White deer were considered sacred and were not killed, similar to the way white buffalo were regarded on the Plains, Runkle said.
The Native Americans sometimes used camouflage -deer hides with the heads on, but horse chestnuts in the eye sockets - "hence the term buckeye,'' he said.
The men could mimic the movements of the deer and their efforts were very effective, Runkle observed.
He added that Native Americans sprinkled tobacco - a crop cultivated by the men -on harvested animals, because they believed that every creature had a spirit.
Bear could be smoked out of their dens, snared outside the den, then shot.
Spring and fall, the woodland bison (extinct today) migrated through the Susquehanna basin on their way between the Great Lakes and the Shenandoah Valley of Virginia. These also were an important food source and were hunted in their migratory season.
The Native Americans, who invented snowshoes, Runkle said, used them in hunting in snow. It was much easier to kill an animal bogged down in snow.
Or the animals could be herded into water and speared from a canoe.
Turkey hunting was by means of decoys and turkey calls made from bone. Runkle demonstrated a turkey call made from a wingbone of a turkey.
Migratory birds were taken from roosting spots or netted. The passenger pigeon, now extinct, numbered in the millions in the Susquehanna Valley. When they migrated in March it was well-documented that the sky would be dark for two to three weeks with their passing. The pigeons, about twice the size of a mourning dove, also were an important food source. It is documented that two Onandagas captured 1,600 pigeons in one netful.
Fishing also was important. Atlantic sturgeon 9 feet long came up the Juniata; they and large fish such as walleyed pike, were caught at night- lured to the surface by a fire in the bow of the boat and speared.
The shad run in the spring saw as many as 12 million fish coming up the Susquehanna to spawn in fresh water, and in fall, vast numbers of eels migrated to the ocean to spawn. These were also caught in V-shaped traps, the shad in "keyhole traps '' and eels in "eel weirs.''
The favored way to shoot ducks and geese was to skip an arrow across the water as they swam, rather than try to shoot them on the wing. "On the water, you can skip an arrow accurately and kill a bird,'' Runkle noted.
There were no large armies among the Native Americans, Runkle said. They were hit-and-run war parties, who generally were more interested in scalping than killing.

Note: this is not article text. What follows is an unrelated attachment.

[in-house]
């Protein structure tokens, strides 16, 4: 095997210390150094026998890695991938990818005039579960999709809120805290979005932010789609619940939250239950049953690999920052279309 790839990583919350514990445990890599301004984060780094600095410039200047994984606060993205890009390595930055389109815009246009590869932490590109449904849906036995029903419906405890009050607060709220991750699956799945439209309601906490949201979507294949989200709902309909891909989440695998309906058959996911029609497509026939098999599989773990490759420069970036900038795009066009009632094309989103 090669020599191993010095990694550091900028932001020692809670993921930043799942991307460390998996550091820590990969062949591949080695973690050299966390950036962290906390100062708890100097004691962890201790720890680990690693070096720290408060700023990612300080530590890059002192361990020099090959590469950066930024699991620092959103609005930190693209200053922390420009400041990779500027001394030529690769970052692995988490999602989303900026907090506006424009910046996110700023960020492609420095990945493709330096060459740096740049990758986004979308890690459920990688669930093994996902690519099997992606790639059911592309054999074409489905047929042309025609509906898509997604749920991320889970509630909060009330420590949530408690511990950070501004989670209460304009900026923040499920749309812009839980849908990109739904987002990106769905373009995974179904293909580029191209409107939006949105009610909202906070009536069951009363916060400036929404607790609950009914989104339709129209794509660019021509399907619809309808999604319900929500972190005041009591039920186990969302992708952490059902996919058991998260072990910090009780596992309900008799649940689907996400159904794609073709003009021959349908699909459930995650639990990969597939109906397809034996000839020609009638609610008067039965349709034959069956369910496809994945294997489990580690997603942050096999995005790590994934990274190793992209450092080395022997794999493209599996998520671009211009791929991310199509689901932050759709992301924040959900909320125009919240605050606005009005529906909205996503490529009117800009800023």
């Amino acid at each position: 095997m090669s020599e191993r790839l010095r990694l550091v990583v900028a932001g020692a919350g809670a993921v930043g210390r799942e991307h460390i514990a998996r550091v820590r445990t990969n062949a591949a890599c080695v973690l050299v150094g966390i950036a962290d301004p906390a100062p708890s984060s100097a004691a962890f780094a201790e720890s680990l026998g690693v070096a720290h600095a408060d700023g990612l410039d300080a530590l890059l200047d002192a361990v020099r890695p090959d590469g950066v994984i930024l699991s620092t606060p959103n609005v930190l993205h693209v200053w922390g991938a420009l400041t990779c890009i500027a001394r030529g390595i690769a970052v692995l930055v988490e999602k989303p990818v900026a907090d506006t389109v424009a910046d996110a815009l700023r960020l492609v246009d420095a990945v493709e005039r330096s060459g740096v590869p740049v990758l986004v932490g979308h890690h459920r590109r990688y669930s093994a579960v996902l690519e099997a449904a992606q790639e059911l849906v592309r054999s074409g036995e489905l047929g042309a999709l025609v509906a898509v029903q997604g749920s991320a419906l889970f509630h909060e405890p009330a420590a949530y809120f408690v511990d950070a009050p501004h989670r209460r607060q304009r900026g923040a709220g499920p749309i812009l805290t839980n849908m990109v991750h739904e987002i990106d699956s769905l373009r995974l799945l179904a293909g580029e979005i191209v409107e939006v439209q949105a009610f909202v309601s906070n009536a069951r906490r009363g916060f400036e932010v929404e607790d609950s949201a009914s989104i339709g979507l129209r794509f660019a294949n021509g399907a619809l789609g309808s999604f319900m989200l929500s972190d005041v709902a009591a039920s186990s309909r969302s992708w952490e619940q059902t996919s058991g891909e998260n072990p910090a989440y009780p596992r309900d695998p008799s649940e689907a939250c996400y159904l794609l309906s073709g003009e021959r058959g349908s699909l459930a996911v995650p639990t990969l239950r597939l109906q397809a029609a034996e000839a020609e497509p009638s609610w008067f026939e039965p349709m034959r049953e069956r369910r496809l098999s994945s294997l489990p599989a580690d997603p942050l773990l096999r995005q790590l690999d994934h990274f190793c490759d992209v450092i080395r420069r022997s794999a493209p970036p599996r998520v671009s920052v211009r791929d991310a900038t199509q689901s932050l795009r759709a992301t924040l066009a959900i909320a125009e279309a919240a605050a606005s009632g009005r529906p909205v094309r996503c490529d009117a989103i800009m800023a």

The Native Americans believed that the spirit entered and left a person through the top of the head, and to take a scalp was to inherit the victim's bravery and prowess in battle.
Boys were raised in the warrior tradition and, by age 11 or 12, accompanied hunting or war parties.
Runkle added that by the age of 5 or 6, mothers would require their sons to shoot an arrow through a hoop before they could have their supper.
Almost all the tribes used the gauntlet, whereby by captives were forced to run between two lines of men wielding fists and switches.
"The Native Americans could not tolerate cowardice,'' Runkle explained. "If they showed great courage (through the gauntlet), they were adopted into the tribe with full rights of a tribal member. If they did not show courage, they were killed.''
He also noted that torture and burning at the stake "did happen at that time but, with the coming of the white man, it was worse.''
The Native Americans had a representative form of government. At the Great Conference of the Iroquois at Onandaga, N.Y., 50 delegates gathered to make decisions. Each of the Six Nations of the Iroquois had a number of delegates proportionate to their population. They debated and then made decisions, Runkle said.
In the villages, there were two chiefs, the peace chief and the war chief. The peace chief was in charge most of the time and the war chief led only in time of war. Third in line was the medicine man or shaman. There could be a medicine woman if she was deemed to have the best skills.
Recreation and amusements
Native Americans had very little time for recreation or amusements in the first-contact days in the Susquehanna Valley, Runkle said.
They enjoyed storytelling and - since they had no written language - a good storyteller was revered.
All the tribes liked to dance, Runkle said. They usually danced in concentric circles, with the women in the outer circle. The only music was by drum and wrapped gourd.
"They actually had flutes, but they were used for special occasions and the Delawares used them for courtship,'' Runkle noted.
They also liked running, jumping and wrestling, but these still were individual competitions.
The Native Americans of this area had one team sport, what the French called lacrosse, as it is still called today. The Indians had another name, "baggayaway,''which means "little brother of war,'' and was "a very rough game that could go on for days,'' Runkle said.
He added that, 100 years later, Native Americans returned to Pennsylvania when the Carlisle Indian School was established in the Susquehanna Valley and the Indians of that day excelled in another team sport - football.
As he closed his presentation, Runkle said the Delawares didn't have a word for "goodbye;'' their word, "Ona''(two syllables, long o and long a), meant "stay well.''